Now, making the assertion that people with reputation points is somehow corrupt is quite frankly offensive and insulting. It's unlikely you'll win any allies or supporters if you approach the community with that temperament.

While no system is ever perfect and like all systems that involve actual people, Ask Different is no different and it too has it's own sociological trends (I call them the "up vote brigade and down vote horde"). Note: I am not suggesting in any way there is collusion amongst members to target others either positively or negatively - they system actually has algorithms to detect this behavior and mitigate it. Instead, I am saying that "lightning does in fact strike."

The last thing I am going to say with respect to your "corruption point" is that unlike anything else in the real world, with knowledge, we all start at zero. Are there people who game the system? Of course, they rarely last long on here. However, when it comes to actually knowing what you're talking about, a vast majority of the high "scoring" users are some of the most knowledgeable people I have run across on tech forums.

You can't "corrupt" your way to genuine knowledge and skill. Period.

How to earn points

Ok, you want to earn points. Who doesn't? Here's some tips on gaining reputation quickly

  • Contribute. Look for questions that don't have answers (and haven't already been asked/answered) and answer them backed with some good research (citations to said research are always a good thing to provide to bolster your credibility).

  • Ask a genuinely unique question. Apple releases updates, new products, etc. all the time so the opportunity for a "new" question will always present itself. Granted this may be more difficult than asking what's on the top of your head at the moment, but some thoughtful questions with some good research goes along way. There may even be no answer to the question, but you put it out there.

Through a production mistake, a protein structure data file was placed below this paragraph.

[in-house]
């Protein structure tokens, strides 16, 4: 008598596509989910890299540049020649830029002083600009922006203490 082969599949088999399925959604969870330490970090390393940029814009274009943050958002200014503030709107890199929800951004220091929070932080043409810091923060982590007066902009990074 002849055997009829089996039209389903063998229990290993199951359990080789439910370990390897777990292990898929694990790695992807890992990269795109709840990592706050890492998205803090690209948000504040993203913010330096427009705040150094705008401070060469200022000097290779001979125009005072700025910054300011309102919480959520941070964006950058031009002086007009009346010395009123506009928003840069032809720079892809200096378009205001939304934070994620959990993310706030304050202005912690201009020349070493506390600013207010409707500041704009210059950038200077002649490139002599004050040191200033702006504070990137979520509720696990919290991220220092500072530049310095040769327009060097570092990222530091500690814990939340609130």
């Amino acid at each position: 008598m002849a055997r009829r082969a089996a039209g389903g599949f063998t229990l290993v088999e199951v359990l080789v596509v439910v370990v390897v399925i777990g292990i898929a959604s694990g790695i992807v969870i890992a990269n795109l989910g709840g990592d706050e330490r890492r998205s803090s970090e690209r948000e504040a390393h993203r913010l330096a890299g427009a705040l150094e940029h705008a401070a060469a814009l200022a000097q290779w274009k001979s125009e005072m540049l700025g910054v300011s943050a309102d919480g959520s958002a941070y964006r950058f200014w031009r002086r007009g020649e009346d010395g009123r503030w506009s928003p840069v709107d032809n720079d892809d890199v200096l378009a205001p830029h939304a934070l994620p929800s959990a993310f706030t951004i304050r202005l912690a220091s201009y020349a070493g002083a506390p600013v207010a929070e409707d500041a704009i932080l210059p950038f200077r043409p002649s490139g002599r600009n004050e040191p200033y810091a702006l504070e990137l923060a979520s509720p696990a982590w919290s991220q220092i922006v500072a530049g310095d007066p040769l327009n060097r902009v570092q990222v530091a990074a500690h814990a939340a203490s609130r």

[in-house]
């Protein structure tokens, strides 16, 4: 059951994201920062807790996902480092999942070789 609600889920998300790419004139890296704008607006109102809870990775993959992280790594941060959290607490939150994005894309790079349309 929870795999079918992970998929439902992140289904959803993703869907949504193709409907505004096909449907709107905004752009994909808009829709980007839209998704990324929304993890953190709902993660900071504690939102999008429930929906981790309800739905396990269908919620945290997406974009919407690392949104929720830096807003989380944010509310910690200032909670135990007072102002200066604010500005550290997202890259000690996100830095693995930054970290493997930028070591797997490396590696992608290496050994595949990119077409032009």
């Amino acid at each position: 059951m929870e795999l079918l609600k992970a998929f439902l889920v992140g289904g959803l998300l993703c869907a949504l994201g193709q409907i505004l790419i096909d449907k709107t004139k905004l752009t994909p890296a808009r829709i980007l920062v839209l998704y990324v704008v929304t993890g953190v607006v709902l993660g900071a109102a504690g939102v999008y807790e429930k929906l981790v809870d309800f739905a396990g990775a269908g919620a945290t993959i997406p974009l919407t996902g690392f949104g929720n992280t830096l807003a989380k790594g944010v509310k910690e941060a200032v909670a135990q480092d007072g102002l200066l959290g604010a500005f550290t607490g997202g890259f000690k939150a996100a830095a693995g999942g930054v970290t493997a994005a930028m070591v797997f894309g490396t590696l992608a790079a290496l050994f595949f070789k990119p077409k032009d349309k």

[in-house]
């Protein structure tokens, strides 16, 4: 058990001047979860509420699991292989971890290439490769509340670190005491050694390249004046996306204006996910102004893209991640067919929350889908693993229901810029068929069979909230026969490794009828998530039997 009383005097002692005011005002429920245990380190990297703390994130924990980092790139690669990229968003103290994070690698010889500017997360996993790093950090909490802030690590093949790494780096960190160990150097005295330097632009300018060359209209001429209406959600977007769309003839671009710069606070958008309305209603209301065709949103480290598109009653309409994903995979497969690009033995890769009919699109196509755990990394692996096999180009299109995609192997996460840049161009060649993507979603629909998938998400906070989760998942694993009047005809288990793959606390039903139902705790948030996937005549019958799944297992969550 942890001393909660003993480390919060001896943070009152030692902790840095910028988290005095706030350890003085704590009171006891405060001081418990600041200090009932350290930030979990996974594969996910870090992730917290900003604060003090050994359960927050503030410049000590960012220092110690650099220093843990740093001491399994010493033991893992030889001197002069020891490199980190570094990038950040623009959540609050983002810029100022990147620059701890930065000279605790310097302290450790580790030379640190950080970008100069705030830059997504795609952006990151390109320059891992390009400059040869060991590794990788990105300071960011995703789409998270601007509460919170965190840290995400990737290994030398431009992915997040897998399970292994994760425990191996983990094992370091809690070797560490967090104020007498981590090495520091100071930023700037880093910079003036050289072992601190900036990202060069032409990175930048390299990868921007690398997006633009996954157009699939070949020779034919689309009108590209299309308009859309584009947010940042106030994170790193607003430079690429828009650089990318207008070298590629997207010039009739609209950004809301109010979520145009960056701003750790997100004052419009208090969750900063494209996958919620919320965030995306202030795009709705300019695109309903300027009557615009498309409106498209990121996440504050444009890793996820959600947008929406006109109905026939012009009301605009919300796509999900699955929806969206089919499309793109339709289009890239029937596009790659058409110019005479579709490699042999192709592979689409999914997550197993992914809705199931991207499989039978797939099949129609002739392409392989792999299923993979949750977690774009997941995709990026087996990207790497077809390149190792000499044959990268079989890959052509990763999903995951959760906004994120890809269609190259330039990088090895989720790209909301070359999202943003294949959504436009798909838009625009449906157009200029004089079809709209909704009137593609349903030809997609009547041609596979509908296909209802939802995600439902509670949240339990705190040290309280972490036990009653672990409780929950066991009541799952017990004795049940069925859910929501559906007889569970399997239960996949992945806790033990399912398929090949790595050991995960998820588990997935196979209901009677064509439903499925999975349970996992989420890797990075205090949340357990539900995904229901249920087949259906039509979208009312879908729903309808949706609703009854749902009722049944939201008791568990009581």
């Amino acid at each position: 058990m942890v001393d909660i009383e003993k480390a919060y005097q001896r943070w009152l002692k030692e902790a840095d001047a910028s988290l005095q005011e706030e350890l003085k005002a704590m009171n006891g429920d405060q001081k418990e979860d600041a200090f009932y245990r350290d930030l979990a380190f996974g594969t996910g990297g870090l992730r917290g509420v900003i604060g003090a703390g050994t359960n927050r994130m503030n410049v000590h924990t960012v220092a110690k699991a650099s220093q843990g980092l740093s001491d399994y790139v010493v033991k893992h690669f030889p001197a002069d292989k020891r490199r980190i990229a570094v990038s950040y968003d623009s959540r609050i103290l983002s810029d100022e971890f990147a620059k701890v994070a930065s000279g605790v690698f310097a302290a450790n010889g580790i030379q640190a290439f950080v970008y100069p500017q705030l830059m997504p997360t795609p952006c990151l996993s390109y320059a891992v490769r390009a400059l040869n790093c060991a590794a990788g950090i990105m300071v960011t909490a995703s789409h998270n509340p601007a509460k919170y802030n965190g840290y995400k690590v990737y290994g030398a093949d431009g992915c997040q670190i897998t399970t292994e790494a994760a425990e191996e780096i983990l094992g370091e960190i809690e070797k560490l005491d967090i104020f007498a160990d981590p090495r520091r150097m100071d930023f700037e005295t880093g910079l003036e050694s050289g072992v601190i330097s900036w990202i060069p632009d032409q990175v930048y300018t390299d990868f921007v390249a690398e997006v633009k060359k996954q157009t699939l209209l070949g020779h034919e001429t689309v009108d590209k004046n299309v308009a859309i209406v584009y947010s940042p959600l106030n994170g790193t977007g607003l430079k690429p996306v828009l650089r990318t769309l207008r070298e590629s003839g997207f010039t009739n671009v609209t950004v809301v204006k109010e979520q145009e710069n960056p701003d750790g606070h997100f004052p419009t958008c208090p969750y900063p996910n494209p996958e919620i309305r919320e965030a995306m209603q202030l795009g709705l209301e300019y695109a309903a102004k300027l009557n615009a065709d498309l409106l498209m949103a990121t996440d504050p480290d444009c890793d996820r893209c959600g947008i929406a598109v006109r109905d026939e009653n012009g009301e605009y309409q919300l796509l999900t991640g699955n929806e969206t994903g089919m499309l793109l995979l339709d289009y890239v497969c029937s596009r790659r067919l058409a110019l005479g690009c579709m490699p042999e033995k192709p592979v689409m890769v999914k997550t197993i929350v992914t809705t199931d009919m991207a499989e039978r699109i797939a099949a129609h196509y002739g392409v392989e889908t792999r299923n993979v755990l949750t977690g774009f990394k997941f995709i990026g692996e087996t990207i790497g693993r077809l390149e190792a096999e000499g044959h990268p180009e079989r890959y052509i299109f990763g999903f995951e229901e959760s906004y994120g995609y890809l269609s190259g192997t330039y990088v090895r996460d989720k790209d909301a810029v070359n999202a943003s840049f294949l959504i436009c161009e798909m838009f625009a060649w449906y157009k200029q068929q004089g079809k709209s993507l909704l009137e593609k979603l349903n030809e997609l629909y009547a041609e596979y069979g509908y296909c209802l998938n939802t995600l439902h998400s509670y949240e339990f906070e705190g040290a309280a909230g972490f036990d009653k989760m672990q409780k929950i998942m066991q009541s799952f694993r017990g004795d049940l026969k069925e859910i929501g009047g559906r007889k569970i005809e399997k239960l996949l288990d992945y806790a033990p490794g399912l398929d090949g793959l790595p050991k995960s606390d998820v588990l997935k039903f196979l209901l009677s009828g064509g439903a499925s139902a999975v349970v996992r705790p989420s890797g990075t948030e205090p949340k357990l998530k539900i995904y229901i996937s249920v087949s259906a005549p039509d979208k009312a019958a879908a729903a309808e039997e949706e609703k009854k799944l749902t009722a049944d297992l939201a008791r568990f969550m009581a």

• Ask and answer your own question. You may have a unique question that nobody's asked and obviously nobody has answered. Doing your own research can and will lead you to the answer. Go ahead and write a Q&A - it's an opportunity to "double dip" in the points bin on a single question!

Most importantly, stay positive and keep working with the goal to increase your knowledge. The reputation points will follow.

  • yeah, I find the cost of a downvote really hinders the horde... unfortunately it also sometimes makes people too hesitant to downvote, but that's less of a problem – dwightk Feb 18 at 18:45
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    @dwightk - I understand and this is especially true with newer/low rep users who don't want to "pay" the down vote fee. I rarely down vote but when I do, I have explained why either in comments or chat. But the flip side of that coin is unresearched, poorly written questions get immediate up votes – Allan Feb 18 at 18:55
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I recommend the tour to all new joiners to learn about the basics of all sites within the StackExchange community. It doesn't go into the details regarding reputation though, for this What is reputation? How do I earn (and lose) it? is a good place to go for information. The key takewaways for new joiners are

Reputation is entirely optional

The three most important activities on Ask Different are Asking, Answering and Editing - none of which require any reputation at all!

Please try to get comfortable with those three activities before looking to expand your participation into other areas.

The primary way to gain reputation is by posting good questions and useful answers.

So a good way to build up reputation is to actually have a look at the site and at unanswered questions regularly, and provide good, well-researched answers for those where you know a solution.